1. Thank you for this list Andrew! I am always trying to find material from Caribbean writers so I can reference from/refer to at ISLAND VIGNETTES. There is more to the Caribbean than sun, sea & sand. The region is a unique space made up of such a vibrant populace. Its always interesting to learn about the raw, real & riveting stories/perspectives lurking behind the deceptively sleepy island charm.

    1. Hi Island Scribbler, many thanks for visiting! I’m glad you found the list useful. There’s definitely a lot more to the Caribbean than sun, sea & sand. So many stories, so much history and culture, so many different languages and traditions all packed into a small region. It’s unbelievable! Sun sea & sand is a good way to sell to the tourist market, but it does sell the region short.

    1. Hi Charlie, glad you found it useful! Hey, that’s what RSS readers are for 🙂 I keep meaning to prune mine one day, but it’s still always crazy. Anyway the Worm Hole is one blog that would never get pruned!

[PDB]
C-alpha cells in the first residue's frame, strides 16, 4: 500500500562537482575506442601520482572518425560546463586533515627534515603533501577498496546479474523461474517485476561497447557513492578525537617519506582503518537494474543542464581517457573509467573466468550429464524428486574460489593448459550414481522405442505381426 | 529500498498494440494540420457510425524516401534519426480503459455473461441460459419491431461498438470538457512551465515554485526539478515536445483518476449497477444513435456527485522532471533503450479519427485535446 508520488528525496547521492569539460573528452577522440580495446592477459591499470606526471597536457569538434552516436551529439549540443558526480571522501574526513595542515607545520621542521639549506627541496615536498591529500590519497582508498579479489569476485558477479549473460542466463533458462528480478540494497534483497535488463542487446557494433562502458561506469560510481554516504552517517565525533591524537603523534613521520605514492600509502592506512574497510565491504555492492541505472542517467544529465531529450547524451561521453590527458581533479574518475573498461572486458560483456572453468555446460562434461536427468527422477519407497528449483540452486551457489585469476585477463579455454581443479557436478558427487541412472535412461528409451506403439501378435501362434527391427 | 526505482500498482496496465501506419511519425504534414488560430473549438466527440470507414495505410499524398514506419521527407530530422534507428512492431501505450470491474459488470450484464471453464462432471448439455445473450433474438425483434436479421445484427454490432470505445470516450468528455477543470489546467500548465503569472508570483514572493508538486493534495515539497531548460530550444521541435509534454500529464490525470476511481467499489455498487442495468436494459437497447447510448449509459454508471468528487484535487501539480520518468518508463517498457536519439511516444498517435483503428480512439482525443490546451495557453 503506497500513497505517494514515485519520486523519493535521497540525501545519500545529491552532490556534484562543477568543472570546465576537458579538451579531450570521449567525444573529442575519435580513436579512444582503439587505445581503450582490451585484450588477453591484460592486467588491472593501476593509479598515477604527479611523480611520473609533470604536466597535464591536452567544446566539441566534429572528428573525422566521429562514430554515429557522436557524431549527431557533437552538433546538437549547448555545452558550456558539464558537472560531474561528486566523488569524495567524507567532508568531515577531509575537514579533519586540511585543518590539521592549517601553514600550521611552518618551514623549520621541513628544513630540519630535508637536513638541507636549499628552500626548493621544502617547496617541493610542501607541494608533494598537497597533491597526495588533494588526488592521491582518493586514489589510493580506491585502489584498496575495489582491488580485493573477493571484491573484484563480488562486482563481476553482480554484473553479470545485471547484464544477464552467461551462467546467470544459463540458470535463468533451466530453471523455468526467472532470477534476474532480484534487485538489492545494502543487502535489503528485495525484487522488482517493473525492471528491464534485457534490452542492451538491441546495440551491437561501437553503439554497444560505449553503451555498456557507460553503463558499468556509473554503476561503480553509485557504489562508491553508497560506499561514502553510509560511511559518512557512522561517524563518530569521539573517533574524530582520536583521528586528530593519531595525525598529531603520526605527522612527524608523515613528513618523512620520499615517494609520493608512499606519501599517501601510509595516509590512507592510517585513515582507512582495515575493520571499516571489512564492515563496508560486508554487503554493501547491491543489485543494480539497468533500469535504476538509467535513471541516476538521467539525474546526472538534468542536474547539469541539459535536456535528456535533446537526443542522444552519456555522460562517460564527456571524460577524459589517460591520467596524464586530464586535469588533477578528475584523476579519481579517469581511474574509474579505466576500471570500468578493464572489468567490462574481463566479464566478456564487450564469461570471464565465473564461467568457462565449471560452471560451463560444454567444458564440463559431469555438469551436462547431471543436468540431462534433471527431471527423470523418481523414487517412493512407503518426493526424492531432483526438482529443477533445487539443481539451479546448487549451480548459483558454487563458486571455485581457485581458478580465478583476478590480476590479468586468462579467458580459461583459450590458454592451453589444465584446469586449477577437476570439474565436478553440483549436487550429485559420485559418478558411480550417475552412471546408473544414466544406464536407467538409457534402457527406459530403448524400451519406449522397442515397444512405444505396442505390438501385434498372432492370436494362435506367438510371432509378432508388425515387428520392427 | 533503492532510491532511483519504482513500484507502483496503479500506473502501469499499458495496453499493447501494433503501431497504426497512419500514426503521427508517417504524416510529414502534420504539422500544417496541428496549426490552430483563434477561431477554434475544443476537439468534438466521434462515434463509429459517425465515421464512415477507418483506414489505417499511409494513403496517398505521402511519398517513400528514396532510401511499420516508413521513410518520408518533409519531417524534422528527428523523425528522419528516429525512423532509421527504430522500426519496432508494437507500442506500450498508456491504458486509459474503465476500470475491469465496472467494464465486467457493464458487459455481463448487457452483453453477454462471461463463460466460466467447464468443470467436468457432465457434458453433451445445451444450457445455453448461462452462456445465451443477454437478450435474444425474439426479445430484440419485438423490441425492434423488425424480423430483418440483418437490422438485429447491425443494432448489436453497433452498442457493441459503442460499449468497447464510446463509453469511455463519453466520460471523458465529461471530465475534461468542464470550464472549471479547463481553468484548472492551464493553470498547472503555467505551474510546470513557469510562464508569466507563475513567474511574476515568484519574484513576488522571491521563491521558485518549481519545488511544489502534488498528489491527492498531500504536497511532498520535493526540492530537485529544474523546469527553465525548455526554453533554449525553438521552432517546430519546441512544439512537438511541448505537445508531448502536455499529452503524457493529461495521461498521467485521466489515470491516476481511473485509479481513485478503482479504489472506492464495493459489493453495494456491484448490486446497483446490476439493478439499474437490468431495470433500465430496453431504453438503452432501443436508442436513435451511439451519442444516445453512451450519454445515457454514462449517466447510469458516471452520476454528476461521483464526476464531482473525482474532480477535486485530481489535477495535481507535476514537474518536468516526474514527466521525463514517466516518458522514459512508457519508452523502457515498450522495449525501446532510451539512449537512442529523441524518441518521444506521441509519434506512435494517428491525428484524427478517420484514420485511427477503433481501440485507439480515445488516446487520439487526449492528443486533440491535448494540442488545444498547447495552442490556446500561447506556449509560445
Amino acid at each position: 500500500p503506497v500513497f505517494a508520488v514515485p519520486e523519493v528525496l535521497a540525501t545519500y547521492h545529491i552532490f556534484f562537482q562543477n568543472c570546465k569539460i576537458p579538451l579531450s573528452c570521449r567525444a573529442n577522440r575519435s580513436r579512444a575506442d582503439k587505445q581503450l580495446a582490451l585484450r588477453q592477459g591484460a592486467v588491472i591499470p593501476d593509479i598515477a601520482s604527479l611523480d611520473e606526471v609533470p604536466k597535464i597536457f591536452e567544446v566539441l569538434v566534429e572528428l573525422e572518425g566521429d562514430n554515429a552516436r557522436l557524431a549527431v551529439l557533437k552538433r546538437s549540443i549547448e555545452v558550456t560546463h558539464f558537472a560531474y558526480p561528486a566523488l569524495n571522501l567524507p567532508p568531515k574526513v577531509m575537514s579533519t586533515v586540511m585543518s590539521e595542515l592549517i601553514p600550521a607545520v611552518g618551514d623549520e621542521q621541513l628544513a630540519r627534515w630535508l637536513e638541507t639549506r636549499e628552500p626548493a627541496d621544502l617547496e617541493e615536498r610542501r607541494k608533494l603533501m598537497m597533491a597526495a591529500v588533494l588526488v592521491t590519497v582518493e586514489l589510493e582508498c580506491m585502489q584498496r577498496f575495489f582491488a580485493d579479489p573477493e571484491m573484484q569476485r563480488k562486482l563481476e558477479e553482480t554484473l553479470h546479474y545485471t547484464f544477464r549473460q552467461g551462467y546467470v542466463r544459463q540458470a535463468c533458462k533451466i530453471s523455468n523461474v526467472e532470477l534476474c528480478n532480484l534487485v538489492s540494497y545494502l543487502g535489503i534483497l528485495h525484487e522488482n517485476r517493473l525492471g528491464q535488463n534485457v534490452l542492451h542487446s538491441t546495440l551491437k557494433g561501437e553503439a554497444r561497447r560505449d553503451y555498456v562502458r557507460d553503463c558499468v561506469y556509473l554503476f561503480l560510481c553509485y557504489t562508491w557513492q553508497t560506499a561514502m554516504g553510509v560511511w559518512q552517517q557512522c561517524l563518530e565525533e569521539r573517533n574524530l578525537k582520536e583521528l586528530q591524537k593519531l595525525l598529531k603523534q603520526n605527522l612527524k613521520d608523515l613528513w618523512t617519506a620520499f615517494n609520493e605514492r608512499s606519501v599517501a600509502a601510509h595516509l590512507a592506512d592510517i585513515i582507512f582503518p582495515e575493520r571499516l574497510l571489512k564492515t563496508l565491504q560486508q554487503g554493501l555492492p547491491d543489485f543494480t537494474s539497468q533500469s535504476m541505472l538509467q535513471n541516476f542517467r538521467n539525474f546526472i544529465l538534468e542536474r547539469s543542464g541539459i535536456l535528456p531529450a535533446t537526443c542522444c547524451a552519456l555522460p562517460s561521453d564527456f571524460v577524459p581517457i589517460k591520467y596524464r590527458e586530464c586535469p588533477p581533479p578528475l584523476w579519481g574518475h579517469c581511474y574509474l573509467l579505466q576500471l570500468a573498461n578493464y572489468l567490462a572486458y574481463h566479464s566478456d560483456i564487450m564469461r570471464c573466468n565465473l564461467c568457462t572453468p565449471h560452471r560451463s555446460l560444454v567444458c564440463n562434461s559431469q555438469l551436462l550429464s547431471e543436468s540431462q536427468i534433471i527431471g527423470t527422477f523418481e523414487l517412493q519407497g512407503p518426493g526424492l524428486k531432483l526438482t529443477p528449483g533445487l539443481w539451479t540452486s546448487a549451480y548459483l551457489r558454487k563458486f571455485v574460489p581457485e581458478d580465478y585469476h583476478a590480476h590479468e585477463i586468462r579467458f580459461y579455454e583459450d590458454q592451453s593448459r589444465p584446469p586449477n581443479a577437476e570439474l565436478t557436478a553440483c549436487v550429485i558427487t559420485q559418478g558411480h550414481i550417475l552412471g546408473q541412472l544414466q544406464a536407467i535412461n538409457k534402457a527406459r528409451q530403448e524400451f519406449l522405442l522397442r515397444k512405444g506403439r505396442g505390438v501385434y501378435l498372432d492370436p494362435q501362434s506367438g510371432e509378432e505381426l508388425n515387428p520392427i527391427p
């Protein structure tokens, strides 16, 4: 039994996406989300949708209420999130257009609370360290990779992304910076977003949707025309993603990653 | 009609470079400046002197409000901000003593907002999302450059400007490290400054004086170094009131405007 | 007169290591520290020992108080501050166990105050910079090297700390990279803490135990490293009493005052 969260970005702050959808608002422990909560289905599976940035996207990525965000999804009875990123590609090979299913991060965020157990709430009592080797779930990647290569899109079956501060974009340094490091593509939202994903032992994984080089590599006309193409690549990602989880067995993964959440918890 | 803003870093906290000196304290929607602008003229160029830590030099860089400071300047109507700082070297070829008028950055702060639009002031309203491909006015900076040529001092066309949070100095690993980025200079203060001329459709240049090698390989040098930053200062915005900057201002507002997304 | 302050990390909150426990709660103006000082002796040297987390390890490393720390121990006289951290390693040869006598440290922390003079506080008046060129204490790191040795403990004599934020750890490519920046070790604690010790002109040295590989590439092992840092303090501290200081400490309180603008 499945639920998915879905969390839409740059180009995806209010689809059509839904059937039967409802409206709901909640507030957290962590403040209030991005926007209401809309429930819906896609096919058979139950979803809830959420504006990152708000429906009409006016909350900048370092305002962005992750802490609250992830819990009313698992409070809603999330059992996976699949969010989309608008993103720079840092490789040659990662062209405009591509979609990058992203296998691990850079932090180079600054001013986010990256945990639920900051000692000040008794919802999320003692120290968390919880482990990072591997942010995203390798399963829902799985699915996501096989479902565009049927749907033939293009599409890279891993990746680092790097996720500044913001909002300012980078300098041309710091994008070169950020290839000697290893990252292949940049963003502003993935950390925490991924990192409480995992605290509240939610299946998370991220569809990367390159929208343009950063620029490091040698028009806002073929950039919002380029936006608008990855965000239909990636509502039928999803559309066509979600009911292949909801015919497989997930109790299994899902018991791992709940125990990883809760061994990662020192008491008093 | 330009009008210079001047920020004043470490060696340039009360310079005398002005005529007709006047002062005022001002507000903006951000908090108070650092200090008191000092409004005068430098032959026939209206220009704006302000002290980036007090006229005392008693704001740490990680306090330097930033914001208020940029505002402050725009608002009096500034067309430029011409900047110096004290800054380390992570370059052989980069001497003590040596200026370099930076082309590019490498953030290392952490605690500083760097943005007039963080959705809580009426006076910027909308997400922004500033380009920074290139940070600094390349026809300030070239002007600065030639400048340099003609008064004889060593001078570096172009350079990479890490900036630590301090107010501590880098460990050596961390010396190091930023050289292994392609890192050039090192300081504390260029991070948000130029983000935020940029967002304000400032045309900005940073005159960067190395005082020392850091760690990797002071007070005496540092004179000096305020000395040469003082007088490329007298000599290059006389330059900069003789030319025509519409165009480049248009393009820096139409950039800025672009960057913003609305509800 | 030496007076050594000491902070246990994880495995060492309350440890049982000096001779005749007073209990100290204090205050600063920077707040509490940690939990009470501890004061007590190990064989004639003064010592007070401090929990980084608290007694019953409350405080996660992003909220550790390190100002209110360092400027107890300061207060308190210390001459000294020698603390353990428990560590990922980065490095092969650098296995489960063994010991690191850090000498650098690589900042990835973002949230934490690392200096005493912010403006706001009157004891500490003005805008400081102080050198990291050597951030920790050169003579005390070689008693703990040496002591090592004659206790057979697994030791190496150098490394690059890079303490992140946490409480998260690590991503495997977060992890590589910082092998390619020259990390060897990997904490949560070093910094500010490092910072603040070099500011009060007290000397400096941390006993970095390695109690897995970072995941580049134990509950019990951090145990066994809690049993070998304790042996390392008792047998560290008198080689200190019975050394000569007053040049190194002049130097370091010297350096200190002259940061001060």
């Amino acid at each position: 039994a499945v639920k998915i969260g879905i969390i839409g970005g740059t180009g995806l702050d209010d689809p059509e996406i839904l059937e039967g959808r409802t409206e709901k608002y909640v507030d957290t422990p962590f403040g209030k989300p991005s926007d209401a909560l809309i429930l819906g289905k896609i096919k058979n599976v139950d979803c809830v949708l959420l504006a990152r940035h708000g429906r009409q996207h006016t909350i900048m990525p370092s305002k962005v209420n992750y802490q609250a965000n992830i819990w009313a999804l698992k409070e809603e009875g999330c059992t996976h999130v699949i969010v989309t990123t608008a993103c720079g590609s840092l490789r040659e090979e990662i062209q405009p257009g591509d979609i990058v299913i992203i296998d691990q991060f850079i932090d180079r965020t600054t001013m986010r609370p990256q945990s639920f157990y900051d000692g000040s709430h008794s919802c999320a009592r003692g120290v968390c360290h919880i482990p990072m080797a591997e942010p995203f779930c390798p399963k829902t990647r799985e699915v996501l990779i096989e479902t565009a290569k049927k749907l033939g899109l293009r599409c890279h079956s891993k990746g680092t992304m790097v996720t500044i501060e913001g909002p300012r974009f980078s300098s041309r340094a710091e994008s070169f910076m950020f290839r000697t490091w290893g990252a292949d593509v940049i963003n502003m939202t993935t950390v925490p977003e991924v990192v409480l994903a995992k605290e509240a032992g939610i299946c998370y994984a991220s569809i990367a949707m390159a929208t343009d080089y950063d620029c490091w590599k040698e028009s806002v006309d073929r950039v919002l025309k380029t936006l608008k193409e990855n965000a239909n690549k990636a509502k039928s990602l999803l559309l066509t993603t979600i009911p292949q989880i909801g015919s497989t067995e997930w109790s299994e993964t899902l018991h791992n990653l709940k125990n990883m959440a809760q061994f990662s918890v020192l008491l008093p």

2. Thank you so much for this nod of appreciation, Andrew! It’s a pleasure to be in such varied and essentially Caribbean company. I raise my glass to Island Scribbler’s sentiment that there’s so much more to regional identity than a frolicksome beachy paradise — I feel like all the blogs you’ve highlighted here bear that out in their uniquely riveting ways.

    I’ve got a Caribbean Literary Links section on my blogroll at Novel Niche. While they’re mostly not book blogs, they are all bookish in nature. You might find the list useful/interesting/worth a perusal.

    1. Hi Shivanee

      You’re very welcome! And yes, I agree re the beach paradise thing, and that the blogs show that there’s a lot more going on.

      That’s a great resource, thanks for letting me know! I’ll edit the post to add in a link to it.

    1. Thanks – that looks very interesting. Although it’s not strictly a book blog, I’ll add it to the post, as I think it’s a great resource. Lots of great Caribbean writers to hear from, and am also interested in the Patrick French interview – loved his biography of VS Naipaul!